But some fear that his tough stance on Brexit, and his desire not to be lenient with the Conservative negotiating team, may see the UK dumped out of Europe with nothing to soften the blow.

Clearly, Guy Verhofstadt using his veto would be a disaster for both sides.


Frank Andrews.

European Parliament, Brussels

Opinion: Brexit means the time for a European constituency is now

Juuso Järviniemi of The New Federalist argues that Brexit has provided the perfect opportunity for European Parliament to create a Europe-wide constituency.

European Parliament, Brussels transnational lists
European Parliament, Brussels

Transnational lists for European elections have long been discussed in the European Parliament and among federalists. Brexit has presented a golden opportunity in this regard.

The creation of a Europe-wide constituency paralleling the national and regional ones would not require concessions from any member state if the new European seats replaced the British ones which are set to disappear in 2019.

But the clock is ticking, and the time to act is now.

Past efforts

On the initiative of Andrew Duff, the Constitutional Affairs Committee of the European Parliament repeatedly called for a transnational constituency of 25 MEPs during the 2009–2014 parliamentary term, but there was no luck in the plenary chamber. However, that was of course before the Brexit referendum presented a new opportunity for the reform.

In November 2015, the Parliament adopted a resolution on reforming the electoral law of the EU. Andrew Duff writes that in the resolution, the Parliament “finally voted to support a joint list.”

In the annex to the resolution, it is proposed that the line, “The Council decides by unanimity on a joint constituency in which lists are headed by each political family’s candidate for the post of President of the Commission,” be adopted in a Council decision.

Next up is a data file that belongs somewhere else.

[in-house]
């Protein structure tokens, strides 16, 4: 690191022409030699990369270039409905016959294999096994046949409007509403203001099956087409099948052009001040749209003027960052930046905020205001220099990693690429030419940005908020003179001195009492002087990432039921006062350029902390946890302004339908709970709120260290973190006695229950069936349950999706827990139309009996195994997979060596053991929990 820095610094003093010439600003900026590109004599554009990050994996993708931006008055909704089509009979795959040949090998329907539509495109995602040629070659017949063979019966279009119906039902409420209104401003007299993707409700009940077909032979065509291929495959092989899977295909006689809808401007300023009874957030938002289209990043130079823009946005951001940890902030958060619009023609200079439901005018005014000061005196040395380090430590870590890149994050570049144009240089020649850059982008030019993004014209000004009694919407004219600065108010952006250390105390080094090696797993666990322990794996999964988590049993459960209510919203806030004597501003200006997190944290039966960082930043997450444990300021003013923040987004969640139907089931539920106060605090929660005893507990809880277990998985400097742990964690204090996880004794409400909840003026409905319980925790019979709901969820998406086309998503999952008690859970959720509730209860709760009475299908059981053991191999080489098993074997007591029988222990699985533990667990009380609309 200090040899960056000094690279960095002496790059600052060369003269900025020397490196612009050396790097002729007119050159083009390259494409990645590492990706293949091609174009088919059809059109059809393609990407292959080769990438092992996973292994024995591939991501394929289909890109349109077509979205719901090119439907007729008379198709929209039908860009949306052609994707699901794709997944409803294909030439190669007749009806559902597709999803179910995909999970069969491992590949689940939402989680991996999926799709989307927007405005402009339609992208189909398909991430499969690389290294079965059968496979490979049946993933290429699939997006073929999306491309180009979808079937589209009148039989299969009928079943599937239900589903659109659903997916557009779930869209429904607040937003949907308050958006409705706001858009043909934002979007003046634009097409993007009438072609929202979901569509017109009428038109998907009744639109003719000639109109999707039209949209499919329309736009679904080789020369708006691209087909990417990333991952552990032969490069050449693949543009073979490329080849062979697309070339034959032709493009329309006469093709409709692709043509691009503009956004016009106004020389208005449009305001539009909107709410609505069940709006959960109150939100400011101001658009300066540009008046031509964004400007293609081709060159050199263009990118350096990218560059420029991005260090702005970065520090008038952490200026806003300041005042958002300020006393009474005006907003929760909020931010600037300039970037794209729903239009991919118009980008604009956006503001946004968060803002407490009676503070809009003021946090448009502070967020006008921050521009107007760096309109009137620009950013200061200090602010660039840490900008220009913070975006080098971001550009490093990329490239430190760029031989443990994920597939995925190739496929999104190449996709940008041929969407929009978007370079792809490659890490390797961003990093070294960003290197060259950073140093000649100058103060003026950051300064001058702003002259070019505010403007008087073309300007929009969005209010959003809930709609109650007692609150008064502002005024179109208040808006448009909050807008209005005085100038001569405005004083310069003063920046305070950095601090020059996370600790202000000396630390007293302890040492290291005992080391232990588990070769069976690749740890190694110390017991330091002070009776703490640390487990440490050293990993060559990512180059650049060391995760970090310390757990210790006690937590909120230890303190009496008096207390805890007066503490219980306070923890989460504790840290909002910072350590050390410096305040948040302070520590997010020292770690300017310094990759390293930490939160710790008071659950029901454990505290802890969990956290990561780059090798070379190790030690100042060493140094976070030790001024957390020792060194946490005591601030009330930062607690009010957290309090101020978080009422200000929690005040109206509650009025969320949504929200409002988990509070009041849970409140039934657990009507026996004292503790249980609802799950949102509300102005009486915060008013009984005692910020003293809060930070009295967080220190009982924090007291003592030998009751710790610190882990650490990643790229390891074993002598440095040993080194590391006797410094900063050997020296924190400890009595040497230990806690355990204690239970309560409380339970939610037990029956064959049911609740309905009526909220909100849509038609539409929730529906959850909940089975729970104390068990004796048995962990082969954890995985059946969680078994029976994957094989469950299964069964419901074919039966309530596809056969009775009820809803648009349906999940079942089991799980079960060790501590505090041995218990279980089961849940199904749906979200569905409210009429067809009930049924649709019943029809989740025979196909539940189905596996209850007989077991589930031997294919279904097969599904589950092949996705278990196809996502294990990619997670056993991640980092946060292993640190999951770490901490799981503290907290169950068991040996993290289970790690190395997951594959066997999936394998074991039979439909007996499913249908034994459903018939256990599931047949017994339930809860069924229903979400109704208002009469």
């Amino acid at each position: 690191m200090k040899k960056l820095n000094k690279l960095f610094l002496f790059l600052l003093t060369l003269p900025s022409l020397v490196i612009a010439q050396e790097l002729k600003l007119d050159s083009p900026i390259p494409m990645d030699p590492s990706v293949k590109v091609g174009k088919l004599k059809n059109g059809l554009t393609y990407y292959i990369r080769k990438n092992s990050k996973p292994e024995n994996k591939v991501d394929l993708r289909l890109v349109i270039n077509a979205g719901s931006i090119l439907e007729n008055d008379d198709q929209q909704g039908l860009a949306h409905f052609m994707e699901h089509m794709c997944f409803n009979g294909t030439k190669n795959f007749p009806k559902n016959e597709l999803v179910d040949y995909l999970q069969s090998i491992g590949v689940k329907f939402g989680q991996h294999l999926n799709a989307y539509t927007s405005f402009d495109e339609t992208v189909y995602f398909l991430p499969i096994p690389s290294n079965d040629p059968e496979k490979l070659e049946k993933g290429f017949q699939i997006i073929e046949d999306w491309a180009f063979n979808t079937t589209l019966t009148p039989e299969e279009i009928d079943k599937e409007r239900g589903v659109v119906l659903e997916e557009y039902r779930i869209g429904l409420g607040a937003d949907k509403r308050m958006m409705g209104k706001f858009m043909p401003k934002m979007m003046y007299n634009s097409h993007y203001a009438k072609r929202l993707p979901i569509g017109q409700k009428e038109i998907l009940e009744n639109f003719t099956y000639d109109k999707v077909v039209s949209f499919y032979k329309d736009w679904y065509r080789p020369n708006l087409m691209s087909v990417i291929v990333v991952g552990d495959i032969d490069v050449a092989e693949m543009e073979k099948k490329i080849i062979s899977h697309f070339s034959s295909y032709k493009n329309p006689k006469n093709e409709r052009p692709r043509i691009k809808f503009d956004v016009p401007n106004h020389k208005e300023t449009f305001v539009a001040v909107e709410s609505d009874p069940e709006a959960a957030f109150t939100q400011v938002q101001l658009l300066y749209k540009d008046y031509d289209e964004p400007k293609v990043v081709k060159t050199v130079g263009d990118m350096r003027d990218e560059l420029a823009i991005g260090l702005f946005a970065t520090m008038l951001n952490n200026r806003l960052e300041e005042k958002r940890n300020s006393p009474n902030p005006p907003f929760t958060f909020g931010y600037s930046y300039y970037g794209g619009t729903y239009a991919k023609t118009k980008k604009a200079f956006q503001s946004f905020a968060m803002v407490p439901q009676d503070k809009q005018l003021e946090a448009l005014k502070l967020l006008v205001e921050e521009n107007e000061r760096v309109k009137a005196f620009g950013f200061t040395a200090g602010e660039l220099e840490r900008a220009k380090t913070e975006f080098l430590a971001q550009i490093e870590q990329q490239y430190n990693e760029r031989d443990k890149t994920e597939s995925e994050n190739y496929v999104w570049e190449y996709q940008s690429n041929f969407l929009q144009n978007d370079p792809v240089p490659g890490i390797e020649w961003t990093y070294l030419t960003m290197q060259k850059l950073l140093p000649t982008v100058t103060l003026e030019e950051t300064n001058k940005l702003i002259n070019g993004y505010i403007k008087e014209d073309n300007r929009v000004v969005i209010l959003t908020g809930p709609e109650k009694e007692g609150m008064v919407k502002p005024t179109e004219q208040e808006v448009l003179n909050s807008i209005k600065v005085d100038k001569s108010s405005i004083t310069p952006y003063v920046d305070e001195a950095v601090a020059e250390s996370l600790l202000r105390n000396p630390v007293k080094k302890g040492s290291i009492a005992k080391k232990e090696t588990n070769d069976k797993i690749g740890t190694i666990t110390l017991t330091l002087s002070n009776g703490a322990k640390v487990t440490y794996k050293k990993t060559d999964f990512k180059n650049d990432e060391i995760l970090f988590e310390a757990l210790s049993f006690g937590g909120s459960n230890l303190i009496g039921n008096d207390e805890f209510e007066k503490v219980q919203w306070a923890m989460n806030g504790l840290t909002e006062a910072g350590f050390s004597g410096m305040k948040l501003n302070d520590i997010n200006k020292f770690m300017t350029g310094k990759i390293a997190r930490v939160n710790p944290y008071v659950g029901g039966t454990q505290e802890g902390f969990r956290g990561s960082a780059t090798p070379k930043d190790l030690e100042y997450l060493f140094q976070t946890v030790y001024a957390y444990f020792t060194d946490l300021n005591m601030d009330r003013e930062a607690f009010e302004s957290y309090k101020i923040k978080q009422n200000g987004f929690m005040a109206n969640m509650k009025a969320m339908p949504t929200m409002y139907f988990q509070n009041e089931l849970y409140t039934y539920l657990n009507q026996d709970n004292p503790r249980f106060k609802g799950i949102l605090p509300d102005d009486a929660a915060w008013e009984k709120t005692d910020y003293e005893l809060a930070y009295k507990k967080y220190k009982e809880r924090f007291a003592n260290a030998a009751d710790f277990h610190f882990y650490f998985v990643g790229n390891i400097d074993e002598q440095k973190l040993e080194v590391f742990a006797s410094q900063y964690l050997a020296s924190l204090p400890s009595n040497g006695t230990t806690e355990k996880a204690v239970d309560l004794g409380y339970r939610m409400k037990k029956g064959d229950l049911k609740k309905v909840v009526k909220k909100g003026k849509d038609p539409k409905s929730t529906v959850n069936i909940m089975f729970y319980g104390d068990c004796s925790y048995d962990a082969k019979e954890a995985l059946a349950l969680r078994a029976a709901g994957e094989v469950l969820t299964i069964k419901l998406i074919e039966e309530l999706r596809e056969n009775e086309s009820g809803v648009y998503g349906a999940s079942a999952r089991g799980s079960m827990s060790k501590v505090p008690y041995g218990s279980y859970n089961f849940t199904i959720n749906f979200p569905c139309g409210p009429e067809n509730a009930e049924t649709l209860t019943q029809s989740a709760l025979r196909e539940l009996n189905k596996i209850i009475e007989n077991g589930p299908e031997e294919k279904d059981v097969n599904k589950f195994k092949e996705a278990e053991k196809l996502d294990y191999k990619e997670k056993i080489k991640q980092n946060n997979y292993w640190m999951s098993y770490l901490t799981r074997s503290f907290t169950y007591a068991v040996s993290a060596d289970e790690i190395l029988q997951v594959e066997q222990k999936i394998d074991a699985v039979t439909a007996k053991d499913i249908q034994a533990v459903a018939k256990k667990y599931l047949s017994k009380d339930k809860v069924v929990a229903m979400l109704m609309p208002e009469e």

This was not enough for the Greens, who are in favour of transnational lists.

In the aftermath of the November 2015 resolution, against which the Greens voted, their vice-president Josep Maria Terricabras deplored the missed opportunity to send a clear signal in support of designating a proportion of seats for European lists.

As Andrew Duff notes, in April 2017 the European Parliament referred to transnational lists again in a Brexit-related resolution, where it reiterated its commitment to reforming the electoral procedure on the basis of the earlier resolution.

More advocacy is needed

This is the best chance we’ve had to create a transnational constituency.

In addition to Brexit, the supportive stance of French President Emmanuel Macron, among others, contributes to this. The transnational constituency would have the potential to bring genuinely European issues to the fore in European elections, as up to nearly a tenth of the seats would be occupied by politicians with a European mandate.

And not everyone would spend their campaign talking about what their national government is doing, or about their home country’s foreign policy. One could also expect this to push the national and regional candidates to focus on what’s relevant for the European election. Additionally, as each citizen would have two ballots instead of one, the novelty could energise the electorate and increase turnout.

More informed voting, means a bigger turnout.

Moreover, with transnational lists each citizen could exercise scrutiny over more MEPs than before. A Finnish voter could vote for or against 13 MEPs in 2014. In 2019 the number could be 86. From the point of view of democracy, transnational lists are a worthy cause, and democracy is what elections are all about.

The issue of what happens to the British seats will have to be addressed sooner or later, but simply removing the seats altogether appears to be the default option. Academics and politicians I have discussed this with all find it unlikely that transnational lists will come into being, or think that present efforts are insufficient. In April, Politico Europe called the idea “utopian”.

No wonder.